Which will give you the result :

Notice that each word is within the single quotaion mark and every word is seperated by a comma.

2. Getting select columns :

Statistical data is often — usually, in fact — messy. Sometimes, when you are manipulating some complex data, you only require the data that is necessary to your goal.

Let’s say, in the above example, I only care about — Team name, the matches the team won, matches the team played and the number of times when a team won the “IPL” series title.

pd.DataFrame (ipl_results, columns = ['Team','Mat','Won','Titles'])
# This will give me only the required columns

The output will be :

3. Adding a new Column:

Say, I want to add a new row in the data.

The IPL results summary is missing the “Captain” column.What will happen if I add the ‘Captain’ column in the code we ran in the earlier operation?

pd.DataFrame (ipl_results, columns = ['Team','Mat','Won','Titles','Captain'])

Okay, the DataFrame contains the newly added column, but what’s the deal with “NaN”?

The new column gets added but we haven’t provided it’s values. Hence it’s values are replaced with “NaN”.

“NaN” means not-a-number. Usually “NaN” is used to just mean that some data is missing.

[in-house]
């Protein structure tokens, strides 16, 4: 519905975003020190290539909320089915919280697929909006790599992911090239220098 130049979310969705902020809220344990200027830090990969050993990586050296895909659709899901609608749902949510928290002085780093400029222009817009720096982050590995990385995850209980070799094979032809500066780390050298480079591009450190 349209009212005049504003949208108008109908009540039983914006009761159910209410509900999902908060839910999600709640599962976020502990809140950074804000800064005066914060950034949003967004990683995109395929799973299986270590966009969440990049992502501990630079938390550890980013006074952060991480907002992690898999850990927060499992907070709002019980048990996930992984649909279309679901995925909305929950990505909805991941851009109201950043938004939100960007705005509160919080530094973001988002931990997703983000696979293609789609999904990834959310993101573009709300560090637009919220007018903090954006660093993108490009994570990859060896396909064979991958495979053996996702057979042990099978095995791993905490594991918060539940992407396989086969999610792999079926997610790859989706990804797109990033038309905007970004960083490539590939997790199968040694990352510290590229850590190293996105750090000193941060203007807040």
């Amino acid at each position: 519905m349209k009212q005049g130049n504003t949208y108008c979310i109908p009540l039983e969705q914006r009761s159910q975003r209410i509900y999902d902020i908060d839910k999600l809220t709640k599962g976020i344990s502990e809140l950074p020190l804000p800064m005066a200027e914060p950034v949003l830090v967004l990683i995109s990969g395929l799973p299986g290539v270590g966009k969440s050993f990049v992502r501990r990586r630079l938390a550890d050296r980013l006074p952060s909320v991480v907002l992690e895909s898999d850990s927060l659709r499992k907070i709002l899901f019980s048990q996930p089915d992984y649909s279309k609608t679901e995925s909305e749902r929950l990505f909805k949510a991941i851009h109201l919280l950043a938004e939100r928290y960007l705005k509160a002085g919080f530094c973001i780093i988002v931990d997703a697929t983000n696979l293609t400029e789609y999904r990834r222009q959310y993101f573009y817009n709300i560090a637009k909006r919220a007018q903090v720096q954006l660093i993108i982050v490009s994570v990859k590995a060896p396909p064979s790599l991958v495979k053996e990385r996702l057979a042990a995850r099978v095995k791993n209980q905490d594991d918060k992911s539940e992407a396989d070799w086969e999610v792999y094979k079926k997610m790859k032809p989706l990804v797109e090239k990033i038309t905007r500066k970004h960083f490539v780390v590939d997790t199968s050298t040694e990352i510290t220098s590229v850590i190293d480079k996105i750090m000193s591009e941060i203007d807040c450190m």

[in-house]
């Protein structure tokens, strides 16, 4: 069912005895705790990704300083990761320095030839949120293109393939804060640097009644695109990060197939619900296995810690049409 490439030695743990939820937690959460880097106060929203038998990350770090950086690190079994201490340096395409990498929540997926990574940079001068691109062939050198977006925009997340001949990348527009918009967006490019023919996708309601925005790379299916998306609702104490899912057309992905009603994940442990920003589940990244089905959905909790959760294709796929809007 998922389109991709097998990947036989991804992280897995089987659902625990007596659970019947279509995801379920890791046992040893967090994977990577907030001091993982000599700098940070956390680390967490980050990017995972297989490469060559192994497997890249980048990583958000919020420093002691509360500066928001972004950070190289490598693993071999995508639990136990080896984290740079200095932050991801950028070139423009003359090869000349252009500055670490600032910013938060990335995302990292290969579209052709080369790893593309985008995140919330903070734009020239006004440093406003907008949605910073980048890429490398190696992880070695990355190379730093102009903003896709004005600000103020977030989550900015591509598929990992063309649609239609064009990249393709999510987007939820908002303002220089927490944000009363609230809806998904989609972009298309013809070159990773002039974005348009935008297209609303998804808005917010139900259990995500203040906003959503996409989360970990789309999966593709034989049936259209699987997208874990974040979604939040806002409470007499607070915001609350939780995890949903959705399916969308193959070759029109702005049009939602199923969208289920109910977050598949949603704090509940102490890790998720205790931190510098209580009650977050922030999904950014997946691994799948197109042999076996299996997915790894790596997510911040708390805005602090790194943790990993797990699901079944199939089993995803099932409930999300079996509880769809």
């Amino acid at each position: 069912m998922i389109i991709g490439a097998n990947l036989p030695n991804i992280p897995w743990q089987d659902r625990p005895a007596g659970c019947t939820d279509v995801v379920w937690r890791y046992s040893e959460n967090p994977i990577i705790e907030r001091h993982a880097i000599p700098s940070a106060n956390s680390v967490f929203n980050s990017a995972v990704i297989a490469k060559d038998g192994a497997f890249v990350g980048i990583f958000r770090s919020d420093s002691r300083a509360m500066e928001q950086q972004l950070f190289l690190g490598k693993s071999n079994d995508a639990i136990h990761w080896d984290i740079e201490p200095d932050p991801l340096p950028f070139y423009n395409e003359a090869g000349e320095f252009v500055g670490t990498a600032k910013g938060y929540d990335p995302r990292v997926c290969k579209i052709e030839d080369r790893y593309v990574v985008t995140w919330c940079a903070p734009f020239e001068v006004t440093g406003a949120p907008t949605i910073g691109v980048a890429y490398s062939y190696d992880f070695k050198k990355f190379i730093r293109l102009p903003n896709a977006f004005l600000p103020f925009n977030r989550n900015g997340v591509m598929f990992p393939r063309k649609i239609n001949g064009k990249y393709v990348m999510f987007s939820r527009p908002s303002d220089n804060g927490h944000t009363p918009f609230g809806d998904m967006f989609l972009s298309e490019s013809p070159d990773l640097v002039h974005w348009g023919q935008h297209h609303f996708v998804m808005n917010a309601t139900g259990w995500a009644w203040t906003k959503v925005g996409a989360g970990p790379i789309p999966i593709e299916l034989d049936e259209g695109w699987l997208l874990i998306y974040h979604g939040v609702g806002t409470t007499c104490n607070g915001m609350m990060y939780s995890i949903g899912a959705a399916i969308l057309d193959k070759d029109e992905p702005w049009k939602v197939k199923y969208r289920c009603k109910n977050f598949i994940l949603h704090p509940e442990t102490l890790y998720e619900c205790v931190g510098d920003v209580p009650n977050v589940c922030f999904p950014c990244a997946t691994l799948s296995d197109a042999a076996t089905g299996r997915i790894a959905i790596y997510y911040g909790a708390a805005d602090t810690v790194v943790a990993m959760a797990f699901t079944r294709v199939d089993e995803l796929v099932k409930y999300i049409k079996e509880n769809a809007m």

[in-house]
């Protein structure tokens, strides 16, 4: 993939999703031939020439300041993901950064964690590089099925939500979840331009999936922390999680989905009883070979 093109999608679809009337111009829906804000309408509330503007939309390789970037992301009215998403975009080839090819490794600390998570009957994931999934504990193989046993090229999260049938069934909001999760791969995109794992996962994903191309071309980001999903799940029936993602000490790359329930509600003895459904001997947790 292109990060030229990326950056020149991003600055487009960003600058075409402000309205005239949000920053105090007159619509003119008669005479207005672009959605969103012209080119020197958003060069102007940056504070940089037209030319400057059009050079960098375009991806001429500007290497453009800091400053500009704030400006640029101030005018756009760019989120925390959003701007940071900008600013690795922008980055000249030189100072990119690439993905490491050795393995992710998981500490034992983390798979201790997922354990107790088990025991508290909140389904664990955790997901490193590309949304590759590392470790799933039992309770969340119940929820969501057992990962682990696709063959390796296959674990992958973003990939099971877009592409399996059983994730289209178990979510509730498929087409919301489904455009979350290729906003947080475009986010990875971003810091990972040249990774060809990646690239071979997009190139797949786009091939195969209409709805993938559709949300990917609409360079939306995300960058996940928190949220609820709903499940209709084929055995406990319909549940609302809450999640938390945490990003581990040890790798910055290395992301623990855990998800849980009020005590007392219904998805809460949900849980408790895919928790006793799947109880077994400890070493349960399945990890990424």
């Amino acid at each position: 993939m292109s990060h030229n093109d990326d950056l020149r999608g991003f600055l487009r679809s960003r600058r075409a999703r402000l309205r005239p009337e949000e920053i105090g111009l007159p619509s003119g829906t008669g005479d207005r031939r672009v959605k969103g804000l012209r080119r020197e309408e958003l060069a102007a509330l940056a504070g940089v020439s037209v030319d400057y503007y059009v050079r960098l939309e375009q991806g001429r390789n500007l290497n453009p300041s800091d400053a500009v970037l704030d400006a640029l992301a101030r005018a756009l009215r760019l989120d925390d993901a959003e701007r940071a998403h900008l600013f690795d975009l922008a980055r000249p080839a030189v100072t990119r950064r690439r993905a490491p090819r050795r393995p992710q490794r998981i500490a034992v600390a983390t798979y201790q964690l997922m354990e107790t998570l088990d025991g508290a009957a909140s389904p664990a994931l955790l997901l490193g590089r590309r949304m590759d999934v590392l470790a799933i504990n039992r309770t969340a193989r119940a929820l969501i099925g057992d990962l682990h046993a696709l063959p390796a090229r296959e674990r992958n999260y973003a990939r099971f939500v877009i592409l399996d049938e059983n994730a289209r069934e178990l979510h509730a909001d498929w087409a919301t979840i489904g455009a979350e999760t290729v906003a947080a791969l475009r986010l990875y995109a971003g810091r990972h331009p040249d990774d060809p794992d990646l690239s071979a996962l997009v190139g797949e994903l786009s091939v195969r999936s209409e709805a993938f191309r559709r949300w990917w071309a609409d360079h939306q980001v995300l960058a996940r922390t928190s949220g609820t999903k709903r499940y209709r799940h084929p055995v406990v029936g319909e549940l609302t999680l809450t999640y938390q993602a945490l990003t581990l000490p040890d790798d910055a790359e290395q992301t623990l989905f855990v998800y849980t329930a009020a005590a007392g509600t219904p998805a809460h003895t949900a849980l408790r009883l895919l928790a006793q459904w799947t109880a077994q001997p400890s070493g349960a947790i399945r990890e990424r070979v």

4. Filling the Data :

To fill the data in the “Captain” column.

Create a Series —

captains = pd.Series(['MS Dhoni','Rohit Sharma','Virat Kohli'], index = [5,0,1])

Here, you have the option to add input to the ‘index’ argument to make sure that you have the index that you desire.

Assign Series to the “Captain” —

ipl_results['Captain'] = captains
ipl_results

The output is:

Adding captains to their respective team.

The nice thing about data in a DataFrame is that it is very easy to convert into other formats such as Excel, CSV, HTML, LaTeX, etc.

5. Deleting the row/column :

To delete rows :

Say I don’t need the rows with the index values — 3,4,7,9

ipl_drop_row = ipl_results.drop([3,4,7,9])
ipl_drop_row

When the drop function is performed, the rows gets deleted.

To delete columns :

Deleting multiple columns is very easy. Say, I don’t need the columns — Span, Tie+W, Tie+L, NR.

ipl_drop_columns = ipl_results.drop(['Span','Tie+W','Tie+L','NR'], axis = 1)
ipl_drop_columns

Here, axis=1 means along the “columns”. It’s a column-wise operation.

This gives the output :

6 : Creating a DataFrame from scratch :

Obviously, making your DataFrames is your first step in almost anything that you want to do when it comes to cleaning up a messy data set in Python. But sometimes, you will want to start from scratch.

To create a DataFrame from python is to use a list of dictionaries.

data = {'City' : ['Mumbai','Delhi','Pune'], 'Population' : [9900000,7100000,4500000]}
city_frame = pd.DataFrame(data)
city_frame

Here, the dictionary keys City and Population are used for the column headings.

This will give the output :

This is it! You’ve finally completed the basics of DataFrames.

Note that, although we have covered some important topics, there is more to the DataFrames than what we have learned so far.

In Python, there are many different approaches for solving the same problems. There is no one approach that is “best”, it usually depends on your goals and needs.

Thanks for the read. Have a good day!